Nestled in their containers or still clinging to the vine, the tomatoes look perfect. But take a bite and the taste can be bland. Figuring out if a tomato sold in the winter or early spring is fresh tasting can be tricky. Lucas County Farm Bureau member Wade Smith wants to take the guesswork out of whether that off-season tomato will taste as good as it looks. He is growing his tomatoes hydroponically (growing plants without soil) and not harvesting them until they are ripe and at their peak in flavor. Out-of-state producers often harvest their tomatoes before they ripen so they can survive the long trip to Ohio and still look good in grocery stores several days later.
“There’s nothing worse than biting into a bad tomato. It can be enough to steer you away from tomatoes,” said Smith, a third generation tomato farmer who runs Whitehouse Specialty Crops, LLC.
Smith grew up in the tomato business. Family members were truck farmers, meaning they grew fruits and vegetables for nearby canneries. Because the tomatoes were processed, the taste didn’t matter as much.
“As a kid, I was fed a lot of bad tomatoes. I didn’t really know what a tomato was supposed to taste like until I started growing my own,” he said.
Smith has a 15-acre farm and three small greenhouses in Whitehouse, growing the off-season tomatoes and more than 800 varieties of daylilies. He started the tomato side of the business in 2009, inspired by a trip he took through Maumee Valley Growers to Belgium to learn about using hydroponics to grow tomatoes year-round.
“My wife thought I was nuts. I started plugs the week I got back,” Smith said. “I took my wife Holly overseas so she could understand what I was doing.”
Smith currently has 144 plants in his greenhouse near Toledo, growing the goliath, supersonic and jet star varieties that typically grow well hydroponically. The plants are anchored in bags of sphagnum peat moss with nutrients added directly to the root systems. This process puts less stress on the roots, which don’t have to spread out and search for water and nutrients. Smith knows he’s about 40 days away from harvest when pinkie size tomatoes start showing up on the plants.
Smith is constantly looking for suckers, or side sprouts, to cut off so the nutrients can be more evenly distributed. Because the inside of a greenhouse is like a petri dish, pests and fungi are a problem. Smith combs through his plants every day, looking for aphids and white flies. “Prevention is worth its weight in gold” is his motto. He avoids using chemicals to treat problems, instead using predatory bugs such as ladybugs, which eventually find their way out of the greenhouse and into nearby fields. Sometimes a simple smell will alert him to a problem.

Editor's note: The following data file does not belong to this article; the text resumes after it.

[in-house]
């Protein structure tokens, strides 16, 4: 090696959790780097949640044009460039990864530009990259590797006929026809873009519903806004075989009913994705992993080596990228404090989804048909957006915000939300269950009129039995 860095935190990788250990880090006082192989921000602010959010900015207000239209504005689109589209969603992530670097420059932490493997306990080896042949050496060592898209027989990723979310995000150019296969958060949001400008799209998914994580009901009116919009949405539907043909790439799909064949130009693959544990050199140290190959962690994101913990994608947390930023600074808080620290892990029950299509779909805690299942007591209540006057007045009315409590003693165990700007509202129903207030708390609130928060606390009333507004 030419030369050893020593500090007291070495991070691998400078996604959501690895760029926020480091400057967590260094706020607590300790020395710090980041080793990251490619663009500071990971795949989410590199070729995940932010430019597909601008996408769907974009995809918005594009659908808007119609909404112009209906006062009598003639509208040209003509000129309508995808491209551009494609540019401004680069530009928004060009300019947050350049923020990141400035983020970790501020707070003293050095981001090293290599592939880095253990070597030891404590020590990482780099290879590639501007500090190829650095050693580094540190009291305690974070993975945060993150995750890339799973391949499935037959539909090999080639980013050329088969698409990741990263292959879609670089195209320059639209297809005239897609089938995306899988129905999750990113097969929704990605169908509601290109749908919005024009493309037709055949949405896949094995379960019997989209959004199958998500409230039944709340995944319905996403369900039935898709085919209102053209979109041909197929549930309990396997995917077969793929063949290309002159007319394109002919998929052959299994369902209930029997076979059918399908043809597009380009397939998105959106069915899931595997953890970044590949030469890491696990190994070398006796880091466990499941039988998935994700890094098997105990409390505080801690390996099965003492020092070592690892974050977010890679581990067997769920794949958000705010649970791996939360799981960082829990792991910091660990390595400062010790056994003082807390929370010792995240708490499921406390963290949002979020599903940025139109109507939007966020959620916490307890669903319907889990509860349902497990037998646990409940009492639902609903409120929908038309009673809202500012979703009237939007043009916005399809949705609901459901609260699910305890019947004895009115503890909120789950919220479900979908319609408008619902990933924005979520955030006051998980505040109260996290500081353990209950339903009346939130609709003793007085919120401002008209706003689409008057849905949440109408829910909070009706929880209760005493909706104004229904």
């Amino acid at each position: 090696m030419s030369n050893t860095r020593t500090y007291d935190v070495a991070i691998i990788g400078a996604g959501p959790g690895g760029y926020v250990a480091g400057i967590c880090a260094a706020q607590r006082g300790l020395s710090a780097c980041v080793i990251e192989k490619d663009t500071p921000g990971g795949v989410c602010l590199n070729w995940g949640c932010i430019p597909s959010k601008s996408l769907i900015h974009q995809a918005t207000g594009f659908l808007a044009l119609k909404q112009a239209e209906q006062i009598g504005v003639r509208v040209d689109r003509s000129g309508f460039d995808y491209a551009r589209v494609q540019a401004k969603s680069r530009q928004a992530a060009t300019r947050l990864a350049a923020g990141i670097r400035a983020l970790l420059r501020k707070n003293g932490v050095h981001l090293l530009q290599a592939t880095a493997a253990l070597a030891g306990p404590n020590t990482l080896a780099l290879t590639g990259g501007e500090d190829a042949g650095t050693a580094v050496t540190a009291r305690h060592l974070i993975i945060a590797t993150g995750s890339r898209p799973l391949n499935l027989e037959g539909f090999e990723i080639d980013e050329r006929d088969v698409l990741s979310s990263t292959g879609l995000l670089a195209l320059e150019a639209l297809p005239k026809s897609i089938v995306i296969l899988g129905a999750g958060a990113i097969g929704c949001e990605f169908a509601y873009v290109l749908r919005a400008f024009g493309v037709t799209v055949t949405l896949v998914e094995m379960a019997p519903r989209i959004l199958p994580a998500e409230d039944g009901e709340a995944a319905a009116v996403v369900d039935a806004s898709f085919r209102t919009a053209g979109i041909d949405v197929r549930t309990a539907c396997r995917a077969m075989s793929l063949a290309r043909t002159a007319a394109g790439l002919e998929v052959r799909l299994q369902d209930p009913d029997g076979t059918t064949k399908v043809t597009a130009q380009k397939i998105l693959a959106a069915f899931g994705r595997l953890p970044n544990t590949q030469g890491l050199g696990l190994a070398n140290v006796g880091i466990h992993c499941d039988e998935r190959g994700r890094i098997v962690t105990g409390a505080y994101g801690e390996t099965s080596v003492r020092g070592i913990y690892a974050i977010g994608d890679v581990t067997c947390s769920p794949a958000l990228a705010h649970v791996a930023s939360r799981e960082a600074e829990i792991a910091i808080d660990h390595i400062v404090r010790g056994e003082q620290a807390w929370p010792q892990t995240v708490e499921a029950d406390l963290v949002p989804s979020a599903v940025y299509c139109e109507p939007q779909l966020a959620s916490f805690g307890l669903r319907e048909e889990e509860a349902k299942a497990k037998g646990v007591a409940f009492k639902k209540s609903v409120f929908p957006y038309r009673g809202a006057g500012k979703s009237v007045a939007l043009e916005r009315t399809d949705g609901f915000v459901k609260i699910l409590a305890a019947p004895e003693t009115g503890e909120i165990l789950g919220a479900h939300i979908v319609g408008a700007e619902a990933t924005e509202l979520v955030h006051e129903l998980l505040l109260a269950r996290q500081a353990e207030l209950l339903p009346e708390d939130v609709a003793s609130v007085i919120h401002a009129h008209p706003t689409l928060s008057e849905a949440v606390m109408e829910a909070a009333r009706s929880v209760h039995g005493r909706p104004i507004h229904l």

“You can smell right away if you have an issue in your greenhouse,” Smith said.
On a gray day in late March, grocery store owner Jim Sautter was in Smith’s 68 degree greenhouse, checking out the tomato plants’ progress. He was interested in buying the entire crop as soon as it was ripe. His off-season tomatoes typically come from Florida and Canada.
“I’ll take it all because I know I can sell it,” said Sautter, who has two specialty grocery stores. “My customers want local products that are pesticide free. People want to know how their food is grown and this is the perfect fit for my store.”
Smith has big plans for his tomato business. This summer he plans to put up a 12,000-square-foot greenhouse for 2,500 tomato plants that will produce fruit March through November. He will go from 250 pounds per week to 2,500-3,000 pounds per week. The tomatoes will be sold at local stores and farmers markets.
Smith, who used to work in real estate, loves working in the greenhouse and teaching his three young children how plants grow and the science behind it.
“My kids get to work with the plants and learn something different than playing on a computer,” he said. “It gets them outside and teaches them biology. It’s a great way to run a business and raise a family.”
Bees are vital for pollination. So what do you do when all your plants and flowers are in a greenhouse? To save time and labor, Wade Smith brings in a box of bees and releases them so they can do their business throughout his greenhouse. When it gets dark, the bees go back into the box to rest. Smith said this is a popular method in other countries. The alternative is to pollinate each plant with a device that looks like a battery operated toothbrush. That’s doable for the 144 tomato plants Smith has now but not for the 2,500 he will have later this year.
Ohio is the fourth largest producer of tomatoes in the United States, and the largest U.S. ketchup processing plant is in Fremont.
Source: USDA NASS Ohio Field Office, Heinz
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Amy Beth Graves is a freelance writer from Upper Arlington.